Friday, October 24, 2008

A Death of One's Own

"[T]he desire to have one's own death is becoming more and more rare. Shortly it will be as rare as a life of one's own."

- Rilke, The Notebooks of Malte Laurids Brigge

I saw Paul Schrader's Mishima a few days back. I haven't read anything by Mishima yet but watching the film reminded me of this line from Rilke. I don't really like this morbid romanticization and fascination of death. A lot of suicide bombers are probably inspired by the same belief too - having a death of one's own. Ironically (and tragically) their religion makes it sure that they never live a life of their own.

I like the idea of Memento Mori. We should be mindful of our own end without which we won't have any perspective to life. But this idea that death is the realization of life and life gets meaning only in death - this I find hard to accept.

A good illustration of this idea is in Heidegger. Below excerpt is from George Steiner's book on Heidegger ("rationalist quacks" made me chuckle!):

"The inalienability of death - the plain but overwhelming fact that each must die for himself, that death is one existential potentiality which no enslavement, no promise, no power of "theyness" can take away from individual man - is the fundamental truth of the meaning of being. Dasein is always a not-yet, an unripeness. To be is to be incomplete, unfulfilled. But at the same time, all authentic being is a being-toward-its-own-end. "Death is a way to be, which Dasein takes upon itself as soon as it is." And Heidegger quotes a medieval homily which instructs us that "as soon as man enters on life, he is at once old enough to die." The essence, the motion, the meaning of life are totally at one with being-toward-death, with the individual's "assumption" (Sartre's derivative, key term) of his own singular death. Thus "death is, in the widest sense, a phenomenon of life"; indeed, it may well be the identifying phenomenon, though it cannot itself "be lived" (a point on which Heidegger concurs explicitly with Wittgensein). The point to be stressed is at once existential and logical: the possibility of Dasein depends on and makes sense only in respect of the "impossibility of Dasein" which is death. The one cannot be without the other.


Holding before itself the constant and total possibility of death, the possibility inseparable from its thrownness into the world and process of individualization, Dasein "is in anxiety." Angst is the taking upon oneself of the nearness of nothingness, of the potential non-being of one's own being. "Being-toward-death is, in essense, anxiety," and those who would rob us of this anxiety - be they priests, physicians, mystics, or rationalist quacks - by transforming it into either fear or genteel indifference alienate us from life itself. Or, more exactly, they insulate us from a fundamental source of freedom. The passage, to which the entire death-and=freedom dialectic of Camus and Sartre is no more than a rhetorical footnote, is a famous one: Angst reveals to Dasein the possiblity of fulfilling itself "in an impassioned FREEDOM TOWARD DEATH - a freedom which has been released from the illusions of the "they," and which is factual, certain of itself and anxious." We can see now that the very meaning of Dasein is "in time." Temporality is made concrete by the overwhelming truth that all being is being-toward-death. The taking upon oneself, through Angst, of this existential "terminality" is the absolute condition of human freedom."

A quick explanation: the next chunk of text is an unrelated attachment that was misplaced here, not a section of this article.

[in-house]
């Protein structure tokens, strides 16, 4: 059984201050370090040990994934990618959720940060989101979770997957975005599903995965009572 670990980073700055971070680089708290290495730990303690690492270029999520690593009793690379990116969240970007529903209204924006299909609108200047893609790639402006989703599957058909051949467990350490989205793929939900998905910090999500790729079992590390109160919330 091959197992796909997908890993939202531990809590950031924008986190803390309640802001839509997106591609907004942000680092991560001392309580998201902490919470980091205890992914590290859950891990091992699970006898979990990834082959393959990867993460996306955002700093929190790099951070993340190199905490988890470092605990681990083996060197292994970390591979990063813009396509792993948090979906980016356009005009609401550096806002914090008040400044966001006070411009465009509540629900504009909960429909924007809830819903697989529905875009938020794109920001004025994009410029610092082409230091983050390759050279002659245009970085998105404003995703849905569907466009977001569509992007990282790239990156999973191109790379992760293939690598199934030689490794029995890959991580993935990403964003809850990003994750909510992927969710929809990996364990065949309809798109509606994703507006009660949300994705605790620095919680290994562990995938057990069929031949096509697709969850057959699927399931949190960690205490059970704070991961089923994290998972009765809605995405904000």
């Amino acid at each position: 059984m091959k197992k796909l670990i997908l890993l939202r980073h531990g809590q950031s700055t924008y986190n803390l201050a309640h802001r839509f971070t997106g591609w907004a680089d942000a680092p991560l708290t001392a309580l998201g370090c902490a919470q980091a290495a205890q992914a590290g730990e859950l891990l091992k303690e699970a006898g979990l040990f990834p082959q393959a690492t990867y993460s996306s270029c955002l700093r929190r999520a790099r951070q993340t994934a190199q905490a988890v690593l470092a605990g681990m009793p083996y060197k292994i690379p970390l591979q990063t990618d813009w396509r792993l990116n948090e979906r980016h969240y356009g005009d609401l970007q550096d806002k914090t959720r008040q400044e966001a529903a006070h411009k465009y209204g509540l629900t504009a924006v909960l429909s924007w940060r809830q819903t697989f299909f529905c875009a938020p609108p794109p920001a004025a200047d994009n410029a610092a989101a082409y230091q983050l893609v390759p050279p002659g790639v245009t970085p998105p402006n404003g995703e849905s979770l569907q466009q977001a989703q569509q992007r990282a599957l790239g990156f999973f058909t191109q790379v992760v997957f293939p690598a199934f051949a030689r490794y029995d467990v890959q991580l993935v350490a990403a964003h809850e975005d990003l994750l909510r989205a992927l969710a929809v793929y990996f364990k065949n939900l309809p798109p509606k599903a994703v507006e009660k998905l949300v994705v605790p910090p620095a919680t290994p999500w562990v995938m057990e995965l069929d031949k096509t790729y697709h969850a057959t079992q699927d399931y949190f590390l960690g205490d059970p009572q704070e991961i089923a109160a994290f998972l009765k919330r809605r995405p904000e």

Lloyd Mintern said...

My current post, #77 DEATH, you may find on target with this theme, though approached from a somewhat different (more personal) angle. Hope you can give it a read, thanks.

Anonymous said...

suspension of disbelief isnt enough when watching a film, you need suspension of judgement too, its very easy to say one has contemplated upon death and come to terms with it in theory, mishima is a great film, once you've outgrown all the academic junk, it shall come to pass.

Alok said...

lloyd: thanks, will take a look!

anonymous: I don't agree with what you say. Disbelief and ability to judge are important parts of the critical faculty...without which the experience of watching the film would be shallow. I am not advocating a totally analytic or academic approach... but it is in the nature of art itself that it leaves such dichotomies (about mind vs heart) behind.

I found the film interesting...I just had doubts about what it, or at least Mishima, say about art, individual identity and death. I feel like resisting this idea of a "personal" or "artistic" death as the supreme realization of one's individuality. Mishima is not alone, this theme is quite present in a lot of German literature and artistic tradition, something I have been reading about recently and that's why I mentioned it here.

Anonymous said...

i'm interested in your what your thoughts are when you get around to reading some of his works. you might find this interesting,

its a film mishima himself made. that torrent is _probably_ still active, and you can request a re-up if its not. the film clocks in at under 30 min i believe so its not a large time commitment.

also, the autobiographical essay, sun and steel, i would recommend